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It seems like all I write about lately is oil drain intervals. In the May issue of LubesnGreases, I discussed the impact of driving patterns on oil changes and engine cleanliness. In March it was Californias Check your Number program. Now comes this: Jiffy Lube International is the target of a class action lawsuit filed in California Superior Court for the County of Los Angeles. The suit, filed on May 8, accuses JLI of false and misleading advertising and unfair competitive practices in its recommended engine oil change intervals for passenger cars and light trucks. The suit is seeking not quite $5 million in recompense.

The lawsuit, filed by Daniel Horlick, asserts that by recommending oil change intervals of 3,000 miles or three months JLI has misled the class of consumers using JLI oil change facilities in California. The suit says JLI received unjust enrichment through making oil changes at intervals which were shorter than recommended by vehicle manufacturers.

Those are pretty serious charges and ones that merit discussion.

As weve mentioned before, the state of California is very concerned about the amount of used oil that is generated annually through oil changes. It sees 3,000 mile or three month intervals as excessively short, and recommends that drivers look at their vehicle owners manual to see what the manufacturer recommends, as opposed to the longtime JLI mantra of every 3,000 miles, just bring it in.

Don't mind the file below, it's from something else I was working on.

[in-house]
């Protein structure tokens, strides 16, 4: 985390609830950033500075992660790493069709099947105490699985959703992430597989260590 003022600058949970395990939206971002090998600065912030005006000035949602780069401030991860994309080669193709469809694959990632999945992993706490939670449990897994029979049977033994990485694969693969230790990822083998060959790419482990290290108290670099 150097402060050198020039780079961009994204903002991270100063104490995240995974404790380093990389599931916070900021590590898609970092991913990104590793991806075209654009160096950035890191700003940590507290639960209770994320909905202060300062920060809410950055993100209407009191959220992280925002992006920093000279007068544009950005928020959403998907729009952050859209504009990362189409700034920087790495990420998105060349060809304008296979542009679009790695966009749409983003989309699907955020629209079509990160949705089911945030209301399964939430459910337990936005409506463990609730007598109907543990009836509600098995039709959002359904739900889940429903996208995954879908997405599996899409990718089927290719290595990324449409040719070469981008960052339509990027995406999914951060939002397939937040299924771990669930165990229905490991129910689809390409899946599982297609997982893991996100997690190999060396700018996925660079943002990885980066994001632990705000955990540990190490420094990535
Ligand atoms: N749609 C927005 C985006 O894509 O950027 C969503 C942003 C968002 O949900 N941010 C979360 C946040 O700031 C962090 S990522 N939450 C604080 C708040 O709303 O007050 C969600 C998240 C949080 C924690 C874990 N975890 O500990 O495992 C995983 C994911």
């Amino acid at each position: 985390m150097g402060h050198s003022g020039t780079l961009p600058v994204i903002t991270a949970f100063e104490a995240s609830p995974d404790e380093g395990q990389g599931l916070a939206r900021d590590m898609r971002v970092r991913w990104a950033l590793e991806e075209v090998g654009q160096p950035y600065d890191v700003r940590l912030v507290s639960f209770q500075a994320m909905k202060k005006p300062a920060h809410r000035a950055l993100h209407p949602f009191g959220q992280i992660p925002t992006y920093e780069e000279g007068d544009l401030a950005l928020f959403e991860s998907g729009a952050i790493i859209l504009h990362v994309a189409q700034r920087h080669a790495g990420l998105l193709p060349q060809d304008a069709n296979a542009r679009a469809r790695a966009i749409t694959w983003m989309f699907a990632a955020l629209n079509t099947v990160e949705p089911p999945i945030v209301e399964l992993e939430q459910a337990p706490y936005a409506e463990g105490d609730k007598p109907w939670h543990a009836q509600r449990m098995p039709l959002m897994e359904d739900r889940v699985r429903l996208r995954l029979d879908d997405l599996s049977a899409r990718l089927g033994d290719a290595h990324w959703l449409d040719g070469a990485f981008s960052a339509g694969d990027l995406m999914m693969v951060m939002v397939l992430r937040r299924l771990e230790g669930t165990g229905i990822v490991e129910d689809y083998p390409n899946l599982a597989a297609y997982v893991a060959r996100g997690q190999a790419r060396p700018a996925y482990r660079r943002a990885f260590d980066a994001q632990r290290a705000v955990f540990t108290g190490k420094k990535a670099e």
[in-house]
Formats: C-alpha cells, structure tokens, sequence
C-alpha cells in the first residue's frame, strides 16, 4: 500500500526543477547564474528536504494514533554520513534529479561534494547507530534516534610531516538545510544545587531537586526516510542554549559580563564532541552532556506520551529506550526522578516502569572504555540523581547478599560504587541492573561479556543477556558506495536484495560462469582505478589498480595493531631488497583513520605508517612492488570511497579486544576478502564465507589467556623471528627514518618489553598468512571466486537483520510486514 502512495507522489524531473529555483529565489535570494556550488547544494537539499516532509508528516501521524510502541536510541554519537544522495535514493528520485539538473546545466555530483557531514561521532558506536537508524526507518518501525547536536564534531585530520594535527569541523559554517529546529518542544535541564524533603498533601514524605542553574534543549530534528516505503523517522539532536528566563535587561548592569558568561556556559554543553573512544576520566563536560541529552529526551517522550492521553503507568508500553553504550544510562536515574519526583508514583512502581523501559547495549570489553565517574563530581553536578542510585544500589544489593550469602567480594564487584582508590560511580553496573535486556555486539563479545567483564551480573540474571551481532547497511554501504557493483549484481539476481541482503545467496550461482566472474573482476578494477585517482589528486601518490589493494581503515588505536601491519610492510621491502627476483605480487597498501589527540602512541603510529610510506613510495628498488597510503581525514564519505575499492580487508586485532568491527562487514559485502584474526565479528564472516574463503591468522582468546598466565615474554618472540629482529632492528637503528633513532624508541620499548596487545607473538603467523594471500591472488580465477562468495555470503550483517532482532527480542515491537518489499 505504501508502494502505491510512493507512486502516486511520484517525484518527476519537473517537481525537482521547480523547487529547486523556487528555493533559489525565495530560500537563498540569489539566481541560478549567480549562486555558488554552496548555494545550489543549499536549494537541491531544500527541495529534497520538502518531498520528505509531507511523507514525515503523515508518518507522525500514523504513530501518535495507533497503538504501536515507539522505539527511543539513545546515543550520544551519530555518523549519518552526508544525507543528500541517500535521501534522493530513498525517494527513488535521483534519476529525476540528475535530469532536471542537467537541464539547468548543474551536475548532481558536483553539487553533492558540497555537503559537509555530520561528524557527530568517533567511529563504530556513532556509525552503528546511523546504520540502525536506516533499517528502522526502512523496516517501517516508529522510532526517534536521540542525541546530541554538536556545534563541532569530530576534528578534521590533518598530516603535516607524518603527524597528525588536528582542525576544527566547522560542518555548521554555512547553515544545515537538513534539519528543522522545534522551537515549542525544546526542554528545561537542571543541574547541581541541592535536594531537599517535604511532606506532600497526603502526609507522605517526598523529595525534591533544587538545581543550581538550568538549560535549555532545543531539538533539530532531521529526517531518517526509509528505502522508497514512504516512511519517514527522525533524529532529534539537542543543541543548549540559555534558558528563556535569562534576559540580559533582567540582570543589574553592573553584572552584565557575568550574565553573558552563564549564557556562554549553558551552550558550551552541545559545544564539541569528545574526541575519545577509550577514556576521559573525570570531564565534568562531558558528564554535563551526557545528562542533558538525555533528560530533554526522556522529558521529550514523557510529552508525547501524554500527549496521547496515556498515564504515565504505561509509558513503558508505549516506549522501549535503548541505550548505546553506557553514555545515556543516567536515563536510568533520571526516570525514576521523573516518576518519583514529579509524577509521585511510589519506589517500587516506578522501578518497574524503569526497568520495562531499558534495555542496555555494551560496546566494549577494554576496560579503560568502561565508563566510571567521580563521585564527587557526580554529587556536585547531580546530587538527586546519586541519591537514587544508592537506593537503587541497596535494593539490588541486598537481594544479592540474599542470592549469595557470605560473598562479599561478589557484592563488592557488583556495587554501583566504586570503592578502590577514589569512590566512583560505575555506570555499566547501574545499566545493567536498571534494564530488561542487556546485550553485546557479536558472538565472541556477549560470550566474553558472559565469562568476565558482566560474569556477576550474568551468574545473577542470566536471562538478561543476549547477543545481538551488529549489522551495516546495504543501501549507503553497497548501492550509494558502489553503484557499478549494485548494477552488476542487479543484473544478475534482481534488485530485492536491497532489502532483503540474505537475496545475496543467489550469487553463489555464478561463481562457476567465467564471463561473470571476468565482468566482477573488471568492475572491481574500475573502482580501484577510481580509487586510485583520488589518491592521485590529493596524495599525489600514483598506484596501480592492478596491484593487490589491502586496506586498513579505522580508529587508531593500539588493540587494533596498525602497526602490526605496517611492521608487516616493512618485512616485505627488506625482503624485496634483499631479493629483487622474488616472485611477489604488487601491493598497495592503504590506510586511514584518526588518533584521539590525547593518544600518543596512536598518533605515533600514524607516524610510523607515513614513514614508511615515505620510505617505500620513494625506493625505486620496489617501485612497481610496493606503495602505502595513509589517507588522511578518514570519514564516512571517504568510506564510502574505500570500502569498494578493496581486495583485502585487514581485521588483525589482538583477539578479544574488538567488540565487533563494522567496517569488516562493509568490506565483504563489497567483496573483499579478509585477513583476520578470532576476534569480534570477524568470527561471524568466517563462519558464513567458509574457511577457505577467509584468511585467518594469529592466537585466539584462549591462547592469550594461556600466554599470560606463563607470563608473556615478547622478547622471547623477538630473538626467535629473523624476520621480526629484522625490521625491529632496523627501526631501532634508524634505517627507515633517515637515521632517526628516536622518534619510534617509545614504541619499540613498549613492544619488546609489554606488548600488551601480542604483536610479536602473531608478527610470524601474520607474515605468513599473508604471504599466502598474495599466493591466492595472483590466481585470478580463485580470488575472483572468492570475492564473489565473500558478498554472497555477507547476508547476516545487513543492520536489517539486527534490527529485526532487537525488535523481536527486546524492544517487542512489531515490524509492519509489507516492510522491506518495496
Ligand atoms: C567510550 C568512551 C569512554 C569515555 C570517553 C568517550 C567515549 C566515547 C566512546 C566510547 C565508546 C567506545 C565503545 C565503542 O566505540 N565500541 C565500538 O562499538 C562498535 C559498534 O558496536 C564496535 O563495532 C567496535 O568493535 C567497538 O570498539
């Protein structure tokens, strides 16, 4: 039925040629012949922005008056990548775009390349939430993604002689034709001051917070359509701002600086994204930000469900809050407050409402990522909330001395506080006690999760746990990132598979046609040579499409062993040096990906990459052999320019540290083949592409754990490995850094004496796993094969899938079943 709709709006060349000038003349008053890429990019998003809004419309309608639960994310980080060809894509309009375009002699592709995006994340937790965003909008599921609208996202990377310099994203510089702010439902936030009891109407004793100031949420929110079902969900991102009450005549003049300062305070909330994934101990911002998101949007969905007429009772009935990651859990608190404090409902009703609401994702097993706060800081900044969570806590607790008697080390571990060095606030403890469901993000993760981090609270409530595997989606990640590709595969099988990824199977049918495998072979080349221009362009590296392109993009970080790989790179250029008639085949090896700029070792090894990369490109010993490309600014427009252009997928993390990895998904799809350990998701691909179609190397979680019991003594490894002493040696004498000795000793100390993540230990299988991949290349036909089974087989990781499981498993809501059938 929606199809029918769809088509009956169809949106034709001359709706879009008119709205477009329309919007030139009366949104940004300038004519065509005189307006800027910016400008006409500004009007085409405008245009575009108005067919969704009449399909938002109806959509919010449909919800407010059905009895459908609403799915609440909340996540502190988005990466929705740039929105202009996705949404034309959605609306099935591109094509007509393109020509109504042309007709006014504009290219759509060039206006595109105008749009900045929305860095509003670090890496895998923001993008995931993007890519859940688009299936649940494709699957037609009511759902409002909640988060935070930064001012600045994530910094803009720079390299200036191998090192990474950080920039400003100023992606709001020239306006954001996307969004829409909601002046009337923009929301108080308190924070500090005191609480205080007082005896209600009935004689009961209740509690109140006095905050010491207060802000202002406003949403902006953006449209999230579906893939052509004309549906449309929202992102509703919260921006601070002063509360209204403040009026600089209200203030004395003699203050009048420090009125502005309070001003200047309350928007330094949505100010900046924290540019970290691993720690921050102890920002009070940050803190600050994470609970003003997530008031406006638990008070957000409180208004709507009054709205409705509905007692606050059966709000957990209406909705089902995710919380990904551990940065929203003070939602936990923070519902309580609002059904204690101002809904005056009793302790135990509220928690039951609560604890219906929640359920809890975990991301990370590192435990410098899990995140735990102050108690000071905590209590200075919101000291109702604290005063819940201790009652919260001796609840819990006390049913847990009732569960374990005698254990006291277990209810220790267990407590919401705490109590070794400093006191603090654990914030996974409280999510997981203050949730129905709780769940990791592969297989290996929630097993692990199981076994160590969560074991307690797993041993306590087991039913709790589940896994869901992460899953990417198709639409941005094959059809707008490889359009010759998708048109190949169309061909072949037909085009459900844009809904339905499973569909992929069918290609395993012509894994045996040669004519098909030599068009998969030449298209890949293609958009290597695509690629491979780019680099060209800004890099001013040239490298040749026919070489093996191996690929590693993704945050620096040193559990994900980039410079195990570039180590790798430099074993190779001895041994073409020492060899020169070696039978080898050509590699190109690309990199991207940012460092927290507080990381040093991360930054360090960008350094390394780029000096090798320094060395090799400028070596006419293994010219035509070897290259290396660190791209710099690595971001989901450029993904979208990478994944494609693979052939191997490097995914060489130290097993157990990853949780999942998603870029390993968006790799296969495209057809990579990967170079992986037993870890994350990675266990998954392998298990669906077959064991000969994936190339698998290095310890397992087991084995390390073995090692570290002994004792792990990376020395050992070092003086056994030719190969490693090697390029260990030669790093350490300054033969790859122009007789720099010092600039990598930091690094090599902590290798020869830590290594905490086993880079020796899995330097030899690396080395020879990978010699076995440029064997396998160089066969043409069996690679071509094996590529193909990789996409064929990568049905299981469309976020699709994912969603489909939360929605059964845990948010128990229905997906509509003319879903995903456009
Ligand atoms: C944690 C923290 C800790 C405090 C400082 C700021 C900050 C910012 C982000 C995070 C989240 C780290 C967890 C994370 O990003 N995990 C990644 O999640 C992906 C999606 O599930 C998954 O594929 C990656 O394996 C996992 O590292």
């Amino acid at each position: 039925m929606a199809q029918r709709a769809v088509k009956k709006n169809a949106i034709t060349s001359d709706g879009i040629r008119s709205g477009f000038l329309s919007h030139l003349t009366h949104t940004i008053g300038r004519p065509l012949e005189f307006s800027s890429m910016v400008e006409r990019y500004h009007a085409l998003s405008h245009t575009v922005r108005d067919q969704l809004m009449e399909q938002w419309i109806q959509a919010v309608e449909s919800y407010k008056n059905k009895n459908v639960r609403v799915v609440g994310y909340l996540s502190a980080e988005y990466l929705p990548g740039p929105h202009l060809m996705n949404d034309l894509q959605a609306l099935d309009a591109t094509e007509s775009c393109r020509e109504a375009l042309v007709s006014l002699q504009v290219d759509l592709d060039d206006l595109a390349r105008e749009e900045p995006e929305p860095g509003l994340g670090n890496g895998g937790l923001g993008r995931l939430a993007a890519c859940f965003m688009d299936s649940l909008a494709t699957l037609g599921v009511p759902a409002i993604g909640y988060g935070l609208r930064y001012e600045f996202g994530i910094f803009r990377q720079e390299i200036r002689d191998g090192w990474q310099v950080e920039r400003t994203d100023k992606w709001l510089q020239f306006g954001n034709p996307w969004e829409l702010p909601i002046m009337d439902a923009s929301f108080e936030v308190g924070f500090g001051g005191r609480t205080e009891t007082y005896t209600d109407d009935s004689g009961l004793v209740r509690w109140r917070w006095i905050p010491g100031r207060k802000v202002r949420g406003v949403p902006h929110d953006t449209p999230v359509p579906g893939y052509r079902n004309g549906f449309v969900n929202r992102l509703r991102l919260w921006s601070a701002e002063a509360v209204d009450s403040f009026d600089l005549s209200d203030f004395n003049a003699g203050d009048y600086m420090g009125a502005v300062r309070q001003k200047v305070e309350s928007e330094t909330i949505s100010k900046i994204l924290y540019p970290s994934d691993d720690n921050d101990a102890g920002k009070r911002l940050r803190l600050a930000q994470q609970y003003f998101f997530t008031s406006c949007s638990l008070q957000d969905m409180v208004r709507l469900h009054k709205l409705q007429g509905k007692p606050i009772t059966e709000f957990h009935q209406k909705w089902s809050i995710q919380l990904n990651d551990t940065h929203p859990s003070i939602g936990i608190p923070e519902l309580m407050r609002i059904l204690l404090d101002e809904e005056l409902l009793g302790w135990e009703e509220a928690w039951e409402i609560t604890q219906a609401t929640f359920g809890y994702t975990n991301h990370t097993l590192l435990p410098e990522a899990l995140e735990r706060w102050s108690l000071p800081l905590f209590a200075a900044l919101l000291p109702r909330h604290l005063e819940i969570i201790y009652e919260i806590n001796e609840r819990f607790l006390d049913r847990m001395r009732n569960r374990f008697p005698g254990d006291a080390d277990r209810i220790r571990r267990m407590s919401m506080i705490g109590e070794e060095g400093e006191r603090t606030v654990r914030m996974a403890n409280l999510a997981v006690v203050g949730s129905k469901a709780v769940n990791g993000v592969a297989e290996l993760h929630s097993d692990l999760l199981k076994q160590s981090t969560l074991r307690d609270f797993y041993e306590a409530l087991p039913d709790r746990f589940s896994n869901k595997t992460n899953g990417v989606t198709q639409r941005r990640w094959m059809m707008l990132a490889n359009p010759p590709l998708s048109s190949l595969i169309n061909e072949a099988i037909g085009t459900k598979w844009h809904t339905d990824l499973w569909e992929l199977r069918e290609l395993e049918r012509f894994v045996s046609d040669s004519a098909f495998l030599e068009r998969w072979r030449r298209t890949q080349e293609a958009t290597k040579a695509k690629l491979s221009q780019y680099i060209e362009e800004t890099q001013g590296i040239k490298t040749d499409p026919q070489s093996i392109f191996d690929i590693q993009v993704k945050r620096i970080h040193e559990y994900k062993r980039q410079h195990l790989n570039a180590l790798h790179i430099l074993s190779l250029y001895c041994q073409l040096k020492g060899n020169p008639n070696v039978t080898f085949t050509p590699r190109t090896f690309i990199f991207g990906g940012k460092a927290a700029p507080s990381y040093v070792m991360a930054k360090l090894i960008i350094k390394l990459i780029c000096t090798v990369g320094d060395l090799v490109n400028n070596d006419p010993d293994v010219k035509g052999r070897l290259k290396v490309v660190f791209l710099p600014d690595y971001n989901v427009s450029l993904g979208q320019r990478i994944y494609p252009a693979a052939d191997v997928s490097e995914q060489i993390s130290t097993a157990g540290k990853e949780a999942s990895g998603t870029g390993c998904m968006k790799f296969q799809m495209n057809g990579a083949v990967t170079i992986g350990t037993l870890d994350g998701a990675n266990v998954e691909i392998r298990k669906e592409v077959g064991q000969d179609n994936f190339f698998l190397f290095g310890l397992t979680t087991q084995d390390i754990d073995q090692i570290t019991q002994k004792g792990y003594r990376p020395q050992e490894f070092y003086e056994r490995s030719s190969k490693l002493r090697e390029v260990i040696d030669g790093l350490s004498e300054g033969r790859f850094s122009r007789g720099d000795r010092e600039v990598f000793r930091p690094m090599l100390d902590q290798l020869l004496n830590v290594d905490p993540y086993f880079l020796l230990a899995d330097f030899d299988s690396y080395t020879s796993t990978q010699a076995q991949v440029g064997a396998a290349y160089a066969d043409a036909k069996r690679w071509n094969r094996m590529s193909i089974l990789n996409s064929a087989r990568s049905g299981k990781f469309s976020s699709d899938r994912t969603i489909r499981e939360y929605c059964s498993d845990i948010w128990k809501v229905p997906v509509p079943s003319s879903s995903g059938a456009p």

Interesting that in June 2011, JLI dropped this longstanding recommendation in favor of using original equipment manufacturer recommendations. Today, JLIs website advises that customers can select their oil change interval based on their owners manual recommendations and their particular driving patterns.

California also suggests that the whole 3,000-mile-or-three-month idea is a creation of the quick-lube industry and is without any historical background. However, most old hands know that this was the OEM recommendation for many years, and only began to change with the introduction of more technically advanced engine oils around 12 years ago.

In addition, oil life monitoring systems found on many newer vehicles pretty much take the set-interval idea out of the equation. Theres nothing like a yellow dashboard light that says Change Oil! to get your attention.